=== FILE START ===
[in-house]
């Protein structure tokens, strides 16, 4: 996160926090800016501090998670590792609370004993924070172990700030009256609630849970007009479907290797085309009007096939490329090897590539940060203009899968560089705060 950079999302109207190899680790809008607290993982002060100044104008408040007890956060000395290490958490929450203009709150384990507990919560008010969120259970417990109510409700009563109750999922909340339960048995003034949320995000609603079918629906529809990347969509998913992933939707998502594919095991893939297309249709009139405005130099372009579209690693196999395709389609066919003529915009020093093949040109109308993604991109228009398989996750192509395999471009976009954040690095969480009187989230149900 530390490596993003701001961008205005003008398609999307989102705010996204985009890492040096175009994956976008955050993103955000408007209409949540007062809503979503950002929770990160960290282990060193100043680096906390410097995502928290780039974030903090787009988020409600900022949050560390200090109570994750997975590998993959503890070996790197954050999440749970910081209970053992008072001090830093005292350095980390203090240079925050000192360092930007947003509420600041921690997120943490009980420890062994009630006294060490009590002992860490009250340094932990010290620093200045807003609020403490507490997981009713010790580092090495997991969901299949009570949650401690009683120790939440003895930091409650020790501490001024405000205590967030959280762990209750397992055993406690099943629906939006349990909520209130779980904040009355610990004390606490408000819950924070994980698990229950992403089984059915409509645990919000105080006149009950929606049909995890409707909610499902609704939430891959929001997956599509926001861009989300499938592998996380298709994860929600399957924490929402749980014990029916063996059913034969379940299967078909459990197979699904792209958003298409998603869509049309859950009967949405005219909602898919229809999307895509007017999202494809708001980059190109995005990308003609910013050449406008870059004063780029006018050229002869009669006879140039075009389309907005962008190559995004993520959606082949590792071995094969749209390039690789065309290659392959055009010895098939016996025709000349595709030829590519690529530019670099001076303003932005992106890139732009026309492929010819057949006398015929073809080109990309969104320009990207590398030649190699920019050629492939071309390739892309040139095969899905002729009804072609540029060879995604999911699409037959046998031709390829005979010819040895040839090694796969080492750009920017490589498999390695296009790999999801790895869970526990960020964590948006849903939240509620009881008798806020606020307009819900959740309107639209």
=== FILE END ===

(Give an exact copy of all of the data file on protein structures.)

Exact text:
[in-house]
């Protein structure tokens, strides 16, 4: 996160926090800016501090998670590792609370004993924070172990700030009256609630849970007009479907290797085309009007096939490329090897590539940060203009899968560089705060 950079999302109207190899680790809008607290993982002060100044104008408040007890956060000395290490958490929450203009709150384990507990919560008010969120259970417990109510409700009563109750999922909340339960048995003034949320995000609603079918629906529809990347969509998913992933939707998502594919095991893939297309249709009139405005130099372009579209690693196999395709389609066919003529915009020093093949040109109308993604991109228009398989996750192509395999471009976009954040690095969480009187989230149900 530390490596993003701001961008205005003008398609999307989102705010996204985009890492040096175009994956976008955050993103955000408007209409949540007062809503979503950002929770990160960290282990060193100043680096906390410097995502928290780039974030903090787009988020409600900022949050560390200090109570994750997975590998993959503890070996790197954050999440749970910081209970053992008072001090830093005292350095980390203090240079925050000192360092930007947003509420600041921690997120943490009980420890062994009630006294060490009590002992860490009250340094932990010290620093200045807003609020403490507490997981009713010790580092090495997991969901299949009570949650401690009683120790939440003895930091409650020790501490001024405000205590967030959280762990209750397992055993406690099943629906939006349990909520209130779980904040009355610990004390606490408000819950924070994980698990229950992403089984059915409509645990919000105080006149009950929606049909995890409707909610499902609704939430891959929001997956599509926001861009989300499938592998996380298709994860929600399957924490929402749980014990029916063996059913034969379940299967078909459990197979699904792209958003298409998603869509049309859950009967949405005219909602898919229809999307895509007017999202494809708001980059190109995005990308003609910013050449406008870059004063780029006018050229002869009669006879140039075009389309907005962008190559995004993520959606082949590792071995094969749209390039690789065309290659392959055009010895098939016996025709000349595709030829590519690529530019670099001076303003932005992106890139732009026309492929010819057949006398015929073809080109990309969104320009990207590398030649190699920019050629492939071309390739892309040139095969899905002729009804072609540029060879995604999911699409037959046998031709390829005979010819040895040839090694796969080492750009920017490589498999390695296009790999999801790895869970526990960020964590948006849903939240509620009881008798806020606020307009819900959740309107639209």